As the days go on in the Nation’s Capital, the more Robert Griffin III seems to be drifting away from Washington. RGIII was once looked upon as the future franchise quarterback when he took the league by storm in his rookie season, but injuries, coaching changes, and a downward spiral in stability has the Redskins scrambling for the right man to play under center. Is Kirk Cousins the answer? Well, he sure wasn’t last season for an offense that had a nag of turning over the football. The offense was a mess without the ground game aiding the passing game, and the offensive line was horrendous.
To address those woes, the Redskins took Iowa T Brandon Schreff 5th overall and 6-2, 231 pound Florida RB Matt Jones – all in hopes to improve the strong side of their O-line and giving starting running back Alfred Morris another bruiser to complement him. If the offense is going to pull a 360, the ground game needs to produce for Cousins or whoever ends up tossing passes to a highly skilled receiving corps that features blazing speedster DeSean Jackson and Pierre Garcon – could be better if TE Jordan Reed’s injuries get put to rest.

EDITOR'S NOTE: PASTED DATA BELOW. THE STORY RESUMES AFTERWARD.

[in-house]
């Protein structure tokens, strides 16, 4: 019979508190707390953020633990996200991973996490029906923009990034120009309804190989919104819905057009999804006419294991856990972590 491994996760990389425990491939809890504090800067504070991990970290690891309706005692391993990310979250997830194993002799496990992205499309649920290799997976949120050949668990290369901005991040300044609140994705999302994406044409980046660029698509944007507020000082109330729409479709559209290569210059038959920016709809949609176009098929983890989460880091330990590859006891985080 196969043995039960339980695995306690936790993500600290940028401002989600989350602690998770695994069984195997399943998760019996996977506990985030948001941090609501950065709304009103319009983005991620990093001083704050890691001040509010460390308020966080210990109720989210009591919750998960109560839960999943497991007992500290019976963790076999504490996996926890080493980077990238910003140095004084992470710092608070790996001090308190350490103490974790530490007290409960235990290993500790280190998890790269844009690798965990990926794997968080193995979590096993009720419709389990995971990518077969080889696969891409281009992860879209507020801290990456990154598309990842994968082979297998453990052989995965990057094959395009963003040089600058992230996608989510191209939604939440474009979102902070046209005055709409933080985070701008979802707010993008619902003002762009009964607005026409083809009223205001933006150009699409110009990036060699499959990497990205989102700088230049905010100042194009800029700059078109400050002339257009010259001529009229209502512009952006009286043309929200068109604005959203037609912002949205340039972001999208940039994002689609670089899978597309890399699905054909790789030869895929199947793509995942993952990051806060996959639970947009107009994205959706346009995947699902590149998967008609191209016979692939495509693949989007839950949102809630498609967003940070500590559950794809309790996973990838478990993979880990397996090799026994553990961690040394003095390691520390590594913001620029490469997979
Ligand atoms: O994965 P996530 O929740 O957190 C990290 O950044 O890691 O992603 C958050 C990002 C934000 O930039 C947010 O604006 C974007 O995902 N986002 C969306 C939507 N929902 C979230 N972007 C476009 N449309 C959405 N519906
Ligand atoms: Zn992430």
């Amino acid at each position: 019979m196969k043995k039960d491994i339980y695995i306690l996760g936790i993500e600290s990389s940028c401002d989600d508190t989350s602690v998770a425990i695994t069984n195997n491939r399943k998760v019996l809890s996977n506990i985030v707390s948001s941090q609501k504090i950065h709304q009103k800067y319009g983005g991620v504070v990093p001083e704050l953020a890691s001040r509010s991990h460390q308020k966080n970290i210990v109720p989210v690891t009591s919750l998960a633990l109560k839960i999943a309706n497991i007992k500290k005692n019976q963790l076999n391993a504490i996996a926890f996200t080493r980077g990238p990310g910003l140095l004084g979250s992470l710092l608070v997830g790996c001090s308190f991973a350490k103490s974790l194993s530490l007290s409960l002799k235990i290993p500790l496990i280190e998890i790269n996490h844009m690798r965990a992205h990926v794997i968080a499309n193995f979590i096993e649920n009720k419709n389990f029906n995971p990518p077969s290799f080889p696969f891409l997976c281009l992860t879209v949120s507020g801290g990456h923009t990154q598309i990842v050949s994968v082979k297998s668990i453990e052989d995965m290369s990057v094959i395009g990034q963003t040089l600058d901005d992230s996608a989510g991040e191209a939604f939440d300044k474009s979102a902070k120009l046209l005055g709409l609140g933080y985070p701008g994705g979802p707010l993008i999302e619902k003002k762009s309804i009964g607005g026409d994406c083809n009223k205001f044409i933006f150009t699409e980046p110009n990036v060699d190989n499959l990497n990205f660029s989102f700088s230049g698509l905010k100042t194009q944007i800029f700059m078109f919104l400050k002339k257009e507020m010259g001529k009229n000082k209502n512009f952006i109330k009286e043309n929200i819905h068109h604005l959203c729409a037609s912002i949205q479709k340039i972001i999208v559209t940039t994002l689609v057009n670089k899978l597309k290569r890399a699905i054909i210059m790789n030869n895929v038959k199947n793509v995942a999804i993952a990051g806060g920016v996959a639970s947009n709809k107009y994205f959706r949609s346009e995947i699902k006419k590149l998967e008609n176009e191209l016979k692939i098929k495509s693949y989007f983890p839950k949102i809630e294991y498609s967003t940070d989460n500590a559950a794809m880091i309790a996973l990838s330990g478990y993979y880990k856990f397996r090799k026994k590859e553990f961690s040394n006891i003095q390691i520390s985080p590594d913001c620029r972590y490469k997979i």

Lots of changes were made on defense, with Joe Barry taking over for Jim Haslett at defensive coordinator. They lost an explosive but often injured Brian Orakpo’s edge game, but a new group now has DT Terrance Knighton, DL Stephen Paea, two new safeties in Dashon Goldson and Duke Inhenacho and CB Chris Culliver. How OLB Ryan Kerrigan performs after knee surgery will be imperative for Barry’s unit, especially after former Saints pass rusher Junior Galette (ACL), a big addition went down with a season ending injury. There’s lots of pressure for coach Gruden to instill what’s been lacking in Washington (organized ball), and whenever the quarterback position has implications to be in a carousel state, leadership goes out the window.